Joey Burton, executive director of the law school's Coase-Sandor Institute for Law and Economics, which organizes the two-week program, said the point isn't the studies' conclusions but learning how the researchers arrived at them.
"It's supposed to be methodological," he said. "They're supposed to not be getting the answer, but getting the tools to be able to get the answers. We're very wary that it not become sort of an imperialist project."
Posner assured that.
"The (U.S.) judges, their salaries can't be reduced, every once in a while they're raised," he said. "But it's an inflexible system in that judges don't receive any bonuses for doing a good job or more work, and they don't receive cuts in their pay for being lazy. The result of this is their incentive to work hard is much weaker than most jobs in the United States. So laziness is a problem for judges."
He pointed out the same problem exists with academic tenure, prompting laughter. Posner described another U.S. judicial bias as "effort aversion."
Serving on an appellate court is like "an arranged marriage without divorce," Posner said. "The judges don't pick your colleagues, and you can't get rid of them. So you're stuck with these people. And you can be very feisty and argumentative and so on, and they'll hate you. They'll retaliate one way or another, and they won't join your opinions. So getting along becomes an important factor in judicial behavior. … People may mask disagreements. You may disagree, but (say) I'm not going to write a dissent or argue with you, because it will sour our relations."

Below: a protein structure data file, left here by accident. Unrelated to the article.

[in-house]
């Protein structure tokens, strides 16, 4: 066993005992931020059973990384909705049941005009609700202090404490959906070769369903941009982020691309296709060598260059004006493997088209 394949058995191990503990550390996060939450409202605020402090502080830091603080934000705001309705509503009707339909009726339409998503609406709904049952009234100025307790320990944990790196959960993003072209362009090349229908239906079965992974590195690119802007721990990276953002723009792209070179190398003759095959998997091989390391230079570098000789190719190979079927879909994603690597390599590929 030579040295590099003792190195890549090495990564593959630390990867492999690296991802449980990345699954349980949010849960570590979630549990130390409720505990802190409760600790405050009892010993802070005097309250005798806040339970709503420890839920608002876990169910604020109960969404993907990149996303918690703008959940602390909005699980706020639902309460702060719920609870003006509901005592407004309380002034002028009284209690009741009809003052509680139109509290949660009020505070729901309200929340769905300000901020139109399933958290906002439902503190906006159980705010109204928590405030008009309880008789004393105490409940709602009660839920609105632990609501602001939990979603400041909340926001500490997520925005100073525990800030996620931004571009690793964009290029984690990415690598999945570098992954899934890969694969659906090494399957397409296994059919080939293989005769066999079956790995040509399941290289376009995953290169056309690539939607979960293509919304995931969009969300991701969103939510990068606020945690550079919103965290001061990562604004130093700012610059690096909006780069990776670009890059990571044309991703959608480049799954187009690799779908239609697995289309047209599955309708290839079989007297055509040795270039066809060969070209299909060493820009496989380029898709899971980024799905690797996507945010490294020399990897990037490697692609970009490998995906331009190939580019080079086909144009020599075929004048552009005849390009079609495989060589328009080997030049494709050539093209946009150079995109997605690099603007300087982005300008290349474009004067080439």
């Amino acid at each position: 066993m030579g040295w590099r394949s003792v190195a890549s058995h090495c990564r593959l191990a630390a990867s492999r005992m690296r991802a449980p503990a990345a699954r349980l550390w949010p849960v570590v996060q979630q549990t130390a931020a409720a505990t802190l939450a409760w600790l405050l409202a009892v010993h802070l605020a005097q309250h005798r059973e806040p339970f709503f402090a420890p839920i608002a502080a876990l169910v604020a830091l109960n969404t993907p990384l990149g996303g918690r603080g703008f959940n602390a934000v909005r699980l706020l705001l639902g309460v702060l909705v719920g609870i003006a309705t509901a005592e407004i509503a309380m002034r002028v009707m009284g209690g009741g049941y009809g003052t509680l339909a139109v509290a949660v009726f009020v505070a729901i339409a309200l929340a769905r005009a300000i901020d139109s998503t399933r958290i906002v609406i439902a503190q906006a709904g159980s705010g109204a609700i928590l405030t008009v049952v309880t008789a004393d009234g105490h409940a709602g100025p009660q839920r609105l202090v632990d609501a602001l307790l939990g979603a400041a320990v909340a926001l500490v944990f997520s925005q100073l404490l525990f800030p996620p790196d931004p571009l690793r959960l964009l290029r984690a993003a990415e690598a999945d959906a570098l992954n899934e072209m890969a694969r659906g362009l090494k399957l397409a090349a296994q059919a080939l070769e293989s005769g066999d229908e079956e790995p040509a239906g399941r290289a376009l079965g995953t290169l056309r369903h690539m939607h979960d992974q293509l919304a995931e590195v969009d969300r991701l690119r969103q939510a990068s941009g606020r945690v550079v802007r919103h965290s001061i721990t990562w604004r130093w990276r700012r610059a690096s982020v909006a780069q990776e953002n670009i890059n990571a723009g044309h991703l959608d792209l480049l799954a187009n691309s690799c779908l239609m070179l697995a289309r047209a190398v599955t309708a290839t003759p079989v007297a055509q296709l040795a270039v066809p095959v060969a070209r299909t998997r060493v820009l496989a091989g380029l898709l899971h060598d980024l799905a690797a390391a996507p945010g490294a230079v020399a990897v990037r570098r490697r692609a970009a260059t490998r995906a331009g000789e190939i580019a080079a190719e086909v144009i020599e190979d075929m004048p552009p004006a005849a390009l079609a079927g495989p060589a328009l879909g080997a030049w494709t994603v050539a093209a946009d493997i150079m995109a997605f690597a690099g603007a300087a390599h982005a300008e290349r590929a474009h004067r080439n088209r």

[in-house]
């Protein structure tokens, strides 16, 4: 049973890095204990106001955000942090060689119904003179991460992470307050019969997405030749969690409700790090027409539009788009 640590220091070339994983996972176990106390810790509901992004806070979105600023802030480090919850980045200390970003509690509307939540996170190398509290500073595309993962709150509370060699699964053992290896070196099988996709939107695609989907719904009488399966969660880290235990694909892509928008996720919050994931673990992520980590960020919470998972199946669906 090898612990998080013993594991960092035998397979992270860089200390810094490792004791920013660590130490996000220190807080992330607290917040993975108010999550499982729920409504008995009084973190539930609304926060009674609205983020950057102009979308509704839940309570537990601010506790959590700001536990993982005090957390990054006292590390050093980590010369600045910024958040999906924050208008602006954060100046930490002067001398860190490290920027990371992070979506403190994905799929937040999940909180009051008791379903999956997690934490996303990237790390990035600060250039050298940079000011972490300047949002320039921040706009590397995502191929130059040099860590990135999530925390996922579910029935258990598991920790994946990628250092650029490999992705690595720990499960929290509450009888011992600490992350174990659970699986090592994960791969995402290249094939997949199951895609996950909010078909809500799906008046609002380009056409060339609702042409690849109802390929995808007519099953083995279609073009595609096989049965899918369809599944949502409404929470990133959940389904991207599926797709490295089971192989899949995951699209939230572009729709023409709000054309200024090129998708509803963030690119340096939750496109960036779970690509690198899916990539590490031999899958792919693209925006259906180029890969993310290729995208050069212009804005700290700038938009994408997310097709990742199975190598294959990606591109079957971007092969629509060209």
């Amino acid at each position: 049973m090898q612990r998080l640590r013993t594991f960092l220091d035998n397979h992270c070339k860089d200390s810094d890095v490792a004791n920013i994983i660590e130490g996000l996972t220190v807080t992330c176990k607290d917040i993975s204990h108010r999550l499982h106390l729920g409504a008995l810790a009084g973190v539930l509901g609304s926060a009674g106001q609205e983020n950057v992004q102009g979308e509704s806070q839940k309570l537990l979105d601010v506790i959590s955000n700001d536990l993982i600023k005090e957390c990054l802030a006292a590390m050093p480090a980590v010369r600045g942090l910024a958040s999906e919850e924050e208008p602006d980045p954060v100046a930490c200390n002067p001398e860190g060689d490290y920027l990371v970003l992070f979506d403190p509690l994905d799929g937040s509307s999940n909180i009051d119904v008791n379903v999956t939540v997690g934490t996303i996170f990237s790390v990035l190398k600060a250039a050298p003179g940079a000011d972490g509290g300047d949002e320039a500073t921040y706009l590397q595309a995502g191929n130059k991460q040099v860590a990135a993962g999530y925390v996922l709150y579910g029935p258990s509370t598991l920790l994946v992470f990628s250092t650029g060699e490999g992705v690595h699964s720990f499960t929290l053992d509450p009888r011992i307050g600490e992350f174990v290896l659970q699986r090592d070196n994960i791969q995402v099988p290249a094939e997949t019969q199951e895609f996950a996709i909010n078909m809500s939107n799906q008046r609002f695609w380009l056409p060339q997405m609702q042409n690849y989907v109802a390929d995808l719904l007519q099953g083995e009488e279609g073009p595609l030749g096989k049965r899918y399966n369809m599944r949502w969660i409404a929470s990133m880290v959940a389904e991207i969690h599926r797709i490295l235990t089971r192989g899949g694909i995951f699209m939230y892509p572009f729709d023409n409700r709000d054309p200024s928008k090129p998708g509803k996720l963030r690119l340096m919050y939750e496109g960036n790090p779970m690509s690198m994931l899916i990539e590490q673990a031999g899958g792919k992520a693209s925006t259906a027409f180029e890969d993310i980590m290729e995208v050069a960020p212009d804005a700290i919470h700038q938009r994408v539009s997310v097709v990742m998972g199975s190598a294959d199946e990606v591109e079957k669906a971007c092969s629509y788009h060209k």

And what do you do when a judge gets old and senile?
"There was one district judge who died recently who was 104 years old," Posner said. "It's very unlikely he was firing on all eight cylinders at that age."
Posner said he believed party loyalty — albeit, not ideology — "evaporates" among U.S. judges over time, and the gulf between male and female jurists when weighing sexual discrimination cases has narrowed. Still, he said, regional and religious differences persist, especially on the issue of gay marriage.
"One of the remarkable examples of a subjective factor in judicial behavior is reversal rates across circuits on asylum applications," Posner said. After explaining the concept of political asylum, he said, "It turns out that the rate of reversal (of denials) ranges from 34 percent in my court (the 7th Circuit U.S. Court of Appeals) to 2 percent in the 4th Circuit, which is Virginia, North Carolina."
The researchers, Posner said, compensated for regional differences in asylum seekers' country of origin and still concluded that "wherever you come from, if you end up in Virginia versus Illinois, your chances of being deported are immensely greater."
"All these federal courts are applying the same body of law, so how do they reach such different results?" Posner asked. "Well, it's a fact there's much more hostility to immigrants among Southerners. … And also, I think, this is a casual impression that judges who are recent Americans … those judges in my experience are far more sympathetic to asylum seekers, than the people whose families have been in the United States for a number of generations."
This should matter to them, he argued, as a number of asylum seekers are Chinese fearing persecution over the one-child policy.